Apart from providing training for health care professionals, we cooperate with our partner hospitals in the fields of scientific research and parental education programs. In this video we explain how this works at our partner hospital in Indonesia.

Background

Indonesia is a large country with estimated population of more than 260,000,000. About 30% of the population is children in the range of 0-14 years. Approximately 60 % of all Indonesians live on Java, one of the five biggest islands in this country. 

Dr. Sardjito Hospital is an academic hospital and the tertiary care referral hospital for the region, and also receives referrals from neighboring provinces. It is located in Yogyakarta province and covering the south part of middle Java region. All children with cancer of Yogyakarta province are referred to this hospital, and also many of the patients from the surrounding provinces, the whole of South-Middle Java.

Childhood cancers were not the top priority programs of Indonesian government. This had impact on the management of childhood cancers in Indonesia such as, very limited epidemiology data, no cancer control program, limited diagnostic tools for childhood cancers, and also limited facilities  for palliative and supportive care for children with cancer. In addition, an important cause for the failure of the treatment is prematurely stopping cancer treatment (this because the patient no longer visits the hospital, for all kinds of reasons). Another important problem concerns chemotherapy availability and supply.

 

Facts & figures
  • 5000 new cases of childhood cancer expected annually in Indonesia.

  • 250 new childhood cancer cases diagnosed each year in Yogyakarta.

  • 4 pediatric oncologists take care of all childhood cancer patients in Yogyakarta.

  • Dr. Sardjito Hospital is a tertiary referral hospital for Yogyakarta and surrounding areas estimated served 15 million population .

  • At the Dr. Sardjito Hospital pediatric oncologists prof. Sutaryo, dr. Pudjo Hagung Widjayanto, dr. Sri Mulatsih, dr. Eddy Supriyadi and pediatrician dr. Mei Neni Sitaresmi are involved in the twinning program.

  • From the Princess Máxima Center the following pediatric oncologists are involved: Gertjan Kaspers, Arjenne Kors,  Netteke Schouten- van Meeteren, Annemarie Peek and researcher  Saskia Mostert. Other team members are child life specialists Merwe de Witte and Sanne van der Mark, nurse practitioner Kim Kamphuis and nurses Jaccoline Oosterkamp and Jan Wink. 

  • Collaboration since 1992.

  • Since the introduction of the Universal Health Coverage almost all children have a health insurance. 

 

Challenges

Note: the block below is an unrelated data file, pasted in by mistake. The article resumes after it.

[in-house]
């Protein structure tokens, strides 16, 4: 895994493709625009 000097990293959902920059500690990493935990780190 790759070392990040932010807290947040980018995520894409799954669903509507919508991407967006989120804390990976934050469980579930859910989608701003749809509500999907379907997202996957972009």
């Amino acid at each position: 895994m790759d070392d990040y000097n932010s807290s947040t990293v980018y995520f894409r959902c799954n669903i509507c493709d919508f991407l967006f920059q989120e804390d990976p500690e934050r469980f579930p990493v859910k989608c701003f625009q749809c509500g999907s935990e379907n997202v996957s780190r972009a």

• High number of new patients.

  • Limited number and competence of health care professionals.

  • High rates of abandonment.

  • Low survival rate.

  • Limited facilities of diagnostic tools, treatment, and supportive care facilities.

  • Lack of awareness amongst health care professionals and communities around childhood cancer symptoms and potential curability.

  • Inadequate parents shelter home for patients during treatment.

  • Parents with low social economic background.

  • Difficulties in travelling to reach health care services.

Key activities
  • Development of cancer registry.

  • Development of diagnostic tools.

  • Workshop for developing treatment protocols.

  • Training of local healthcare professionals through mutual project visits.

  • Implementation of structured parental educational program.

  • Weekly teleconferences for discussing difficult cases.

  • PhD program for Indonesian and Dutch doctors. Indonesian doctors graduate at the VU and are supported by Dutch students during their research.

​Outcome
  • Collection of reliable data regarding childhood cancer in Indonesia.

  • Improvement of childhood cancer survival.

  • Reduction of treatment abandonment.

  • Improvement of knowledge and skills of health care professionals.

Impact
  • Increase in newly diagnosed patients.

  • Improvement of event free survival from 20% to 50% for specific types of cancer.

  • Reducing abandonment rate from 35% to 25%.

  • 7 completed PhD programs and 4 ongoing PhD programs.

  • Building cancer ward and shelter homes.

The Dutch Foundation ‘Estella Fonds’ has played an important role in improving care for children with cancer, in both Indonesia and Malawi, on which World Child Cancer NL can gratefully build on. With the help of the ‘Estella Fonds’, a building has established specifically built for children with cancer at the Dr. Sardjito Hospital in Yogyakarta.

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